The GC-MS analysis was carried out using an Agilent Technologies, model 7890B, Santa Clara, CA, USA) that was equipped with an electronically controlled splitless injection port, Helium as a carrier gas, a full scan detector, selective ion monitoring quantification with 102-quantifier ion (m/z) and 128,142, and 172 qualifier ions (m/z).

A representative gas chromatography PRG chromatogram and calibration curve are presented in [Figure 1],[Figure 2],[Figure 3],[Figure 4].
Figure 1: Total ion chromatogram of pregabalin – Ethyl chloroformate derivatives

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Figure 2: Mass spectrum of pregabalin – Ethyl chloroformate derivatives

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Figure 3: Selective ion monitoring spectrum of pregabalin–Ethyl chloroformate derivatives

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Figure 4: Calibration curve of pregabalin from extracted spiked blood

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Statistical analysis

All values are presented as the mean ± standard deviation (SD). Statistical differences between groups were detected using one-way analysis of variance (SPSS for Windows version 11.0, SPSS Inc., Chicago, IL, USA). Differences in means were considered statistically significant at P = 0.05.

  Results Top

The mean (±SD) antemortem blood PRG concentrations at 4 and 6 h after the last ingested dose are presented in [Figure 5]. When the oral doses were 4 g/kg, 2.5 g/kg, 50 mg/kg, and 20 mg/kg the mean blood PRG levels were 31.7 ± 1.5, 17.5±0.9, 13.5±0.7, and 4.8±.5 μL/ml, respectively (P = 0.05). It is evident that the increase in dosage was accompanied by an increase in PRG concentration in the blood [Figure 5].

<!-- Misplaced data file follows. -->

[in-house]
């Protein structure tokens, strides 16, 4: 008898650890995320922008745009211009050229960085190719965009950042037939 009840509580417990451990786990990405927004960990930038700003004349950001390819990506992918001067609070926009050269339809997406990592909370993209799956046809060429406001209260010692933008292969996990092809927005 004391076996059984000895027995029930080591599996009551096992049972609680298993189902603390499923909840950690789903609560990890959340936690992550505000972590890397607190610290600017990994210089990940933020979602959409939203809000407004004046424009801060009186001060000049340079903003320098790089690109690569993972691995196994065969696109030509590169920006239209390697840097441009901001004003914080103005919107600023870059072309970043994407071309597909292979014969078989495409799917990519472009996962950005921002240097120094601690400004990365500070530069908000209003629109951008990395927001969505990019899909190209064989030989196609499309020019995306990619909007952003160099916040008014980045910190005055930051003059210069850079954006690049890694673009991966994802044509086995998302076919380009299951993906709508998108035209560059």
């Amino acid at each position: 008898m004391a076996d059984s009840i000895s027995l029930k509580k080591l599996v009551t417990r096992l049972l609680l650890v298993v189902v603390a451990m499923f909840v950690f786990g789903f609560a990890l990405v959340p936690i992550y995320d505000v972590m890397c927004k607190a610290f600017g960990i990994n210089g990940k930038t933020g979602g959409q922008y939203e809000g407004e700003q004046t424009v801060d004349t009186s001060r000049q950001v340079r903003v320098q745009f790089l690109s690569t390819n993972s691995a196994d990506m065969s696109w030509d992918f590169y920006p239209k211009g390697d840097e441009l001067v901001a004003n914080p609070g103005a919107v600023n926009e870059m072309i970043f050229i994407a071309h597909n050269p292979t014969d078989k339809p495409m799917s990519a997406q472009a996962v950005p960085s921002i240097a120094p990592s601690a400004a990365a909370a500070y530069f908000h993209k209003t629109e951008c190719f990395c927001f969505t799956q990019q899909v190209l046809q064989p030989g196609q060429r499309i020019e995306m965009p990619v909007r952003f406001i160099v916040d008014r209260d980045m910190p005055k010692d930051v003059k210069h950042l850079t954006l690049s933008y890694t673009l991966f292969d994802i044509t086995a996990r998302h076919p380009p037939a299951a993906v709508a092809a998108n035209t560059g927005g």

Figure 5: Antemortem pregabalin blood levels (μg/ml). *and # statistically significant compared to the corresponding value in Groups A and C, respectively, (P < 0.05)

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Post-mortem PRG blood concentrations at 24 and 48 h after death were decreased in comparison to antemortem concentrations. At 24 h after death and with oral doses 4 g/Kg, 2.5 g/kg, 50 mg/kg, and 20 mg/kg, the mean blood PRG levels were 31.4 ± 3.2, 17.1 ± 0.8, 13.2±0.8, and 4.8 ± 0.5 μL/ml, respectively. While at 48 h after death and with before mentioned oral doses, the mean blood PRG levels were 30.9 ± 2.9, 16.9 ± 0.7, 13 ± 0.8, and 4.6 ± 0.5, respectively. However, this decrease did not show any statistical significance difference (P > 0.05) [Table 1].
Table 1: Post-mortem blood PRG concentrations

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  Discussion Top

Forensic toxicologists are frequently asked to analyze the postmortem samples, for example, blood, urine, and other materials to detect certain drug concentrations and interpret the results in the known drug pharmacology.[9]

Antemortem pharmacological assumptions and interpretations are often invalid after death.[10] For this reason, the stability of PRG in antmortem and post-mortem blood samples was investigated, and the relation between them was assessed.

At storage temperature - 80°C for 3 days after sampling, PRG was detected in antemortem and postmortem blood samples up to 48 h after death.